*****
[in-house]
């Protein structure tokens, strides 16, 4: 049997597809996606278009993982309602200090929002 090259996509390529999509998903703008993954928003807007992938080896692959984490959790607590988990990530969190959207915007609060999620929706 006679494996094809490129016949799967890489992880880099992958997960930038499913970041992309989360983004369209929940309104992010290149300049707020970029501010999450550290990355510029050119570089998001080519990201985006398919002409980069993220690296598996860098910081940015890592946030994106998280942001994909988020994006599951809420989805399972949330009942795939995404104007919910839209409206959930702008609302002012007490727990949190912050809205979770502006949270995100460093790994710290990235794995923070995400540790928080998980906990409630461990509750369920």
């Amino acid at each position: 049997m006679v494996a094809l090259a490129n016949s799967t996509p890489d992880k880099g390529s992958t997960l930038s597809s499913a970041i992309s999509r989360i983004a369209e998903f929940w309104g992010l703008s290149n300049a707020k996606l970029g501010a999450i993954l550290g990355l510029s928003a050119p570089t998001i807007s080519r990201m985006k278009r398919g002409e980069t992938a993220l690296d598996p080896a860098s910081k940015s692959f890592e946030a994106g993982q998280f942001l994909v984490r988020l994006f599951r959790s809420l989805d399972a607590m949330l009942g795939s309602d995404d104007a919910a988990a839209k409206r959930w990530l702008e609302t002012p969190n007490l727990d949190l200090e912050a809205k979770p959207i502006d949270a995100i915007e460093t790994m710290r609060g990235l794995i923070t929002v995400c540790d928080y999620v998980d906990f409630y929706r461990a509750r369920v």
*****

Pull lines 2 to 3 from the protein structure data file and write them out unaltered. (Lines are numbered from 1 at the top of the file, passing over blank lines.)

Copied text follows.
């Protein structure tokens, strides 16, 4: 049997597809996606278009993982309602200090929002 090259996509390529999509998903703008993954928003807007992938080896692959984490959790607590988990990530969190959207915007609060999620929706 006679494996094809490129016949799967890489992880880099992958997960930038499913970041992309989360983004369209929940309104992010290149300049707020970029501010999450550290990355510029050119570089998001080519990201985006398919002409980069993220690296598996860098910081940015890592946030994106998280942001994909988020994006599951809420989805399972949330009942795939995404104007919910839209409206959930702008609302002012007490727990949190912050809205979770502006949270995100460093790994710290990235794995923070995400540790928080998980906990409630461990509750369920």
């Amino acid at each position: 049997m006679v494996a094809l090259a490129n016949s799967t996509p890489d992880k880099g390529s992958t997960l930038s597809s499913a970041i992309s999509r989360i983004a369209e998903f929940w309104g992010l703008s290149n300049a707020k996606l970029g501010a999450i993954l550290g990355l510029s928003a050119p570089t998001i807007s080519r990201m985006k278009r398919g002409e980069t992938a993220l690296d598996p080896a860098s910081k940015s692959f890592e946030a994106g993982q998280f942001l994909v984490r988020l994006f599951r959790s809420l989805d399972a607590m949330l009942g795939s309602d995404d104007a919910a988990a839209k409206r959930w990530l702008e609302t002012p969190n007490l727990d949190l200090e912050a809205k979770p959207i502006d949270a995100i915007e460093t790994m710290r609060g990235l794995i923070t929002v995400c540790d928080y999620v998980d906990f409630y929706r461990a509750r369920v």